6 August 2008— Eluana Englaro has been lying motionless in a hospital bed in Italy for 16 years. In 1992, Englaro survived a serious car crash that left her brain damaged, completely unresponsive, and unable to eat, drink, or breathe on her own. She is now in a class of patients diagnosed as ”persistently vegetative.” Her father, convinced that Eluana would have opposed the medical intervention she received, has fought in court for the past nine years for the right to remove her feeding tubes and turn off her respirator. In early July, he finally won, but Italian state prosecutors have 60 days to appeal.
End-of-life decisions in nonresponsive patients like Englaro and American Terri Schiavo pose a deep challenge to the science of consciousness. When these types of cases go to trial, courts spend much of their time hearing opinions on whether the patient is truly in a vegetative state and whether he or she has any chance of improving. The controversy surrounding these disputes is due in part to the primitive methods we rely on when assessing consciousness. But some scientists are working on technical ways to measure consciousness in patients with brain injuries.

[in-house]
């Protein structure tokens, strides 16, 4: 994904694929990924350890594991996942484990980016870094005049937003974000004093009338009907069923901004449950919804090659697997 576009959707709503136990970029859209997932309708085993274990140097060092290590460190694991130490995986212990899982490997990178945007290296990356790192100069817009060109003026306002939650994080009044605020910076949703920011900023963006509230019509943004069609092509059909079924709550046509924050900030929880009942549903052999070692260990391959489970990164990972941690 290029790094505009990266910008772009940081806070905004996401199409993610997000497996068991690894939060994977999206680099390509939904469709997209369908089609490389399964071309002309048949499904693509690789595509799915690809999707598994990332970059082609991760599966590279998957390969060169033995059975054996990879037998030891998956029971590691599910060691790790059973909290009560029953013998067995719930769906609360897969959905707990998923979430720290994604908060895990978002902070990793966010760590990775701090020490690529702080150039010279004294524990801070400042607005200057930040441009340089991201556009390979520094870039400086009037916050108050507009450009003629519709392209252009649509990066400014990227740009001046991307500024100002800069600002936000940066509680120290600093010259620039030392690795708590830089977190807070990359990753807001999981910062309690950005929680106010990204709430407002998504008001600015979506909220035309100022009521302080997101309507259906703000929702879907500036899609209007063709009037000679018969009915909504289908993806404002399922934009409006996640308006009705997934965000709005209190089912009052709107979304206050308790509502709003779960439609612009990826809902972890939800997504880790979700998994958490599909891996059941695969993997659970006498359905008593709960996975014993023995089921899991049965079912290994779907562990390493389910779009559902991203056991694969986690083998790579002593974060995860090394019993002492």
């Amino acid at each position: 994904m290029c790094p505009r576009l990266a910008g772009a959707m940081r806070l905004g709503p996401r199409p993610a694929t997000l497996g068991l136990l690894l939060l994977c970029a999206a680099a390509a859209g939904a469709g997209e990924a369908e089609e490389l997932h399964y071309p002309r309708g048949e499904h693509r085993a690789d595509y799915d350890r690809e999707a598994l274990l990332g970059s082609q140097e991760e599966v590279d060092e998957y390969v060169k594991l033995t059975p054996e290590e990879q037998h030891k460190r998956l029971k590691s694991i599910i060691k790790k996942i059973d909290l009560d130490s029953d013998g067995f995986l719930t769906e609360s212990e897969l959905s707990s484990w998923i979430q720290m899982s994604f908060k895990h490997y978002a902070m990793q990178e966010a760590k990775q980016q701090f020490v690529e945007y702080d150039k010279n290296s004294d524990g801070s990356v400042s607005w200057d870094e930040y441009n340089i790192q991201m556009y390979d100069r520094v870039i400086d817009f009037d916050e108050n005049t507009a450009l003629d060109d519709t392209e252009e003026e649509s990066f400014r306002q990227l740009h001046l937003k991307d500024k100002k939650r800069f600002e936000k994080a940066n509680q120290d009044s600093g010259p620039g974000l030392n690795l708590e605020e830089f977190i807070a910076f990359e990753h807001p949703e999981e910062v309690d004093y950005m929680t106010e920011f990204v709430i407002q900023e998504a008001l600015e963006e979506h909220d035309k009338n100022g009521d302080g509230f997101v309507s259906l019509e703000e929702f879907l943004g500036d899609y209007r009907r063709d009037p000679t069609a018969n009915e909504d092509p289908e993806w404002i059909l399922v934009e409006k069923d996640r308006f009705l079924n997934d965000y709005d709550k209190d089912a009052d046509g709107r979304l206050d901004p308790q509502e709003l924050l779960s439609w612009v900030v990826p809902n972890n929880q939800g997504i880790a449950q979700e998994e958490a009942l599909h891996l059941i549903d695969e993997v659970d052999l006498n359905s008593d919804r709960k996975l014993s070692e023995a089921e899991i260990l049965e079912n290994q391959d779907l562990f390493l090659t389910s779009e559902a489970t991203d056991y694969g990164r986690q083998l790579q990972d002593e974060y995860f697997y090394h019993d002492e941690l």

Niels Birbaumer, a neurobiologist at the University of Tübingen, in Germany, used EEG recordings to study the brain activity of patients diagnosed as vegetative and found unexpected levels of cortical activity. He presented his work this month at the Euroscience Open Forum, in Barcelona, and discussed the medical implications.
In one of the studies, Birbaumer and his colleagues looked for patterns in the brain’s electrical activity as patients listened to sentences being read aloud. The experimenters attached 10 to 20 electrodes to the scalps of 98 patients who had suffered severe brain damage. The group was composed of both completely vegetative patients and others that still retained control of their gaze or other simple physical abilities. In the experiment, patients listened to a series of seven-word sentences. Half the time the sentences were semantically logical. The other half of the sentences ended with a nonsensical word. An example might be ”I baked a cake in the banjo.”